SP's 10% initiative

Per capita healthcare costs continue to rise at rates that by far outstrip the cost of living and wage growth. Health insurer's premiums rise at the same rate, as premiums must always cover costs. CSS agrees with the initiative in the sense that this tendency is causing many households – especially middle-income families – to experience financial difficulties. For CSS, a worrying situation.

The popular initiative aims to cap this premium burden at 10% of the household's available income and harmonise the system of individual premium reductions (IPR). However, CSS believes this initiative is merely an expensive way of tackling symptoms. The initiative does nothing to address the root causes of cost growth. First, it is to be feared that much-needed efforts to improve efficiency and quality will be slowed down if rising costs are concealed by a massive expansion of the IPR system. Second, individual premium reductions would have to double within the space of 20 years in order to achieve the same level of cushioning as they do today. In other words, the initiative is not sustainable in the long term. In addition, unlike in the indirect counter-proposal, the main financial burden would have to be borne by the federal government and not the cantons, although it is the latter who actually play a key role in avoiding inefficiency and oversupply. Furthermore, the initiative weakens alternative insurance models: were the initiative to be adopted, insured persons would have to spend at most 10% of their income on premiums, leaving them with fewer incentives to take out cheaper forms of insurance – depending on how the initiative was implemented.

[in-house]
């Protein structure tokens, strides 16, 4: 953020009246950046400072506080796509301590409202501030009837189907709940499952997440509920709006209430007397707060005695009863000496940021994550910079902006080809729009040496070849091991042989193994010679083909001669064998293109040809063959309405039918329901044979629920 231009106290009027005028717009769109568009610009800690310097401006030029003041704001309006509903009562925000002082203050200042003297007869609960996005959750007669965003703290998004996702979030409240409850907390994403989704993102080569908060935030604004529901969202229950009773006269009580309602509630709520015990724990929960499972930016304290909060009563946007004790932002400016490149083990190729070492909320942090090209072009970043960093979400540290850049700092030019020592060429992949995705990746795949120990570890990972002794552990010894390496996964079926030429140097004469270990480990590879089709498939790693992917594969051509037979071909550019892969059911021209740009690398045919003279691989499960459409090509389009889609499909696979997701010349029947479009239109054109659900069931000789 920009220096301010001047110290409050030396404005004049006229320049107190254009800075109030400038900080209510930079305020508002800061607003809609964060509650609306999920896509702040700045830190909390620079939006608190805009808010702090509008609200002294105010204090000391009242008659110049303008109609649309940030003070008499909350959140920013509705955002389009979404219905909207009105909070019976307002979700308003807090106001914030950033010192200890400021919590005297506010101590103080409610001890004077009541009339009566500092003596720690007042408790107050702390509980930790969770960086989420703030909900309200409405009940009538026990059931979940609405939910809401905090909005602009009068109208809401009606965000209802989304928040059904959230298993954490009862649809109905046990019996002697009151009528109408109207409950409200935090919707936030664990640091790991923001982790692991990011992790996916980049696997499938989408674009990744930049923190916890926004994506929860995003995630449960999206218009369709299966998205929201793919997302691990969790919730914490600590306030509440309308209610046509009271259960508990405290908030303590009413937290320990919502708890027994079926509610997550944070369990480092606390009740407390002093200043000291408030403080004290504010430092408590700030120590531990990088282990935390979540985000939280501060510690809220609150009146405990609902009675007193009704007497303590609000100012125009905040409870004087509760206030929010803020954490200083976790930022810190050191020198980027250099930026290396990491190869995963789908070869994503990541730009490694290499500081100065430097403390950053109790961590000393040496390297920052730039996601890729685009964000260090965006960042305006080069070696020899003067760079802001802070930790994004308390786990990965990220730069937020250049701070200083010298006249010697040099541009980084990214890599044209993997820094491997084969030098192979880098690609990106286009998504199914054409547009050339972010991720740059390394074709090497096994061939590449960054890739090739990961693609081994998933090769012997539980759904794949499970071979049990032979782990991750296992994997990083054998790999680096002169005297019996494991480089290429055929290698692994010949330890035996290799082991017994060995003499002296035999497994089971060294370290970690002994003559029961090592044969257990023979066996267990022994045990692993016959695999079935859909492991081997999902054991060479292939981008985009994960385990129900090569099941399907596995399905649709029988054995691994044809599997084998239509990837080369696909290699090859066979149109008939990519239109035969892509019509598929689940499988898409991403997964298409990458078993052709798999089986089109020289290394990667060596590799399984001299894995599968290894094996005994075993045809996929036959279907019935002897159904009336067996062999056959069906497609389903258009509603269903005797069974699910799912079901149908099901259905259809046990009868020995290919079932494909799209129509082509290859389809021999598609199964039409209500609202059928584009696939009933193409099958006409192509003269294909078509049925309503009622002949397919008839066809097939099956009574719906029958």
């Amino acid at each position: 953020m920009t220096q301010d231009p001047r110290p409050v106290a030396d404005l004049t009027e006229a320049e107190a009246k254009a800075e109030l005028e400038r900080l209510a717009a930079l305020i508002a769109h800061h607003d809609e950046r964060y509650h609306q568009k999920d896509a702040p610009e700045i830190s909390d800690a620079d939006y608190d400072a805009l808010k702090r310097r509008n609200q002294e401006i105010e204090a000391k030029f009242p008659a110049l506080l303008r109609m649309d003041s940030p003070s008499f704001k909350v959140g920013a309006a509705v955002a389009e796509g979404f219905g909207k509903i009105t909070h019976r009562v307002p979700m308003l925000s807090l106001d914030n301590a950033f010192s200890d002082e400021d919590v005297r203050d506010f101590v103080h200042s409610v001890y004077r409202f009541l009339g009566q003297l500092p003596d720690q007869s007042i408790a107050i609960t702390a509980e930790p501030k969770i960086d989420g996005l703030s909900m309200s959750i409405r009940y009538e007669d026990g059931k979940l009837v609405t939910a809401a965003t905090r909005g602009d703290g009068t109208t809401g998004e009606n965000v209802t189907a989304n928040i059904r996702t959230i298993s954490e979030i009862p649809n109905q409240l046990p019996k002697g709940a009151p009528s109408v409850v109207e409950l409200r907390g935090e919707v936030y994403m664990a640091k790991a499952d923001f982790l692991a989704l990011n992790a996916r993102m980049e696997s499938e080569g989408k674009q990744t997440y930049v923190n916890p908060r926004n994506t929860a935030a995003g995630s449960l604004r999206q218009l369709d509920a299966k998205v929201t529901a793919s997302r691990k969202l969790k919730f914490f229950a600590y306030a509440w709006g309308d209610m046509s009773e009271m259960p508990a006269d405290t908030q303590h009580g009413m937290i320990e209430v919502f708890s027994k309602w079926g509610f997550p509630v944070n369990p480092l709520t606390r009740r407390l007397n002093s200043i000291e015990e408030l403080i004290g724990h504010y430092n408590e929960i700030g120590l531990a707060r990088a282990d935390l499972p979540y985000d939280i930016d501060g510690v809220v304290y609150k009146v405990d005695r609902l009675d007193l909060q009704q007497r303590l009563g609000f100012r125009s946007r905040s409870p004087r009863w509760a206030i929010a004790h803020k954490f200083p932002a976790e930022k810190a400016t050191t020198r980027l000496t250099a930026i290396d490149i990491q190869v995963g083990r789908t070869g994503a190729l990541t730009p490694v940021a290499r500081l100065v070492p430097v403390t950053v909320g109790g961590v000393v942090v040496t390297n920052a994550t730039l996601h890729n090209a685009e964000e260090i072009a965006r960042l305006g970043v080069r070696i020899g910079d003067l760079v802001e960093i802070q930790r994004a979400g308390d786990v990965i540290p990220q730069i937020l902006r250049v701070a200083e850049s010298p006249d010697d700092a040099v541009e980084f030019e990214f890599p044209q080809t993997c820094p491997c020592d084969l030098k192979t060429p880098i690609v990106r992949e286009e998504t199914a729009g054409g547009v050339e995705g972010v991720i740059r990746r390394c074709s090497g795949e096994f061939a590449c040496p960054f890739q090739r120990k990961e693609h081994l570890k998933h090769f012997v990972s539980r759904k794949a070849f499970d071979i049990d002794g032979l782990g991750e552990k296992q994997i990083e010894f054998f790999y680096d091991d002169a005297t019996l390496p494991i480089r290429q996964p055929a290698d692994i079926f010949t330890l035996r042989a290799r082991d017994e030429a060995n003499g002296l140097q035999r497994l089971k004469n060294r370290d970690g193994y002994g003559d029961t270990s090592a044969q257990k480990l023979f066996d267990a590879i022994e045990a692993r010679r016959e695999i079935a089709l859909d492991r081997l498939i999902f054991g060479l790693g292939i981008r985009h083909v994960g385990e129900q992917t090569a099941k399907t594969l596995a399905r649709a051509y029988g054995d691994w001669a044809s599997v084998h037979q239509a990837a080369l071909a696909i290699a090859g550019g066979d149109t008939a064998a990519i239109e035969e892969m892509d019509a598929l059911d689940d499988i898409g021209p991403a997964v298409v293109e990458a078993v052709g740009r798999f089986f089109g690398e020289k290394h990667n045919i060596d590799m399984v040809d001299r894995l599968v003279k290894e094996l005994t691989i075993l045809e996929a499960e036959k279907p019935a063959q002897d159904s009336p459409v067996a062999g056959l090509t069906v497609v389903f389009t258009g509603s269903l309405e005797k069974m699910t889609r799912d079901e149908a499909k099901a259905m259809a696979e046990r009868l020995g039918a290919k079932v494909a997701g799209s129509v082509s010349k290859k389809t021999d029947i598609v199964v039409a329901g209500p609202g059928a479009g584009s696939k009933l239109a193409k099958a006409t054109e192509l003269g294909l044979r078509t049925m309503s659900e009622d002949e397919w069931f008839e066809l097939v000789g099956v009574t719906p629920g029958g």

That is why CSS supports the indirect counter-proposal, which is currently being discussed and according to which the cantonal contribution to the premium reductions would be linked to the gross cost of healthcare in the respective canton. The counter-proposal would mean that cantons with higher healthcare costs and a higher household premium burden would have to pay more overall than cantons with lower costs. The counterproposal also creates incentives for taking action to contain healthcare costs (hospital planning, admission, etc.): cantons would be in charge of hospital planning, approving or setting tariffs, and would continue to control the recognition of outpatient service providers. Therefore, they would also be expected to exercise responsibility for premium reductions.

However, reforms in the health sector, which have an impact not only on the financing side but also on the cost side, remain necessary. Even though CSS believes the indirect counter-proposal to be a step in the right direction, it is especially important to also curb healthcare costs and thus relieve the burden placed on the insured persons. This is the aim of the current reforms.

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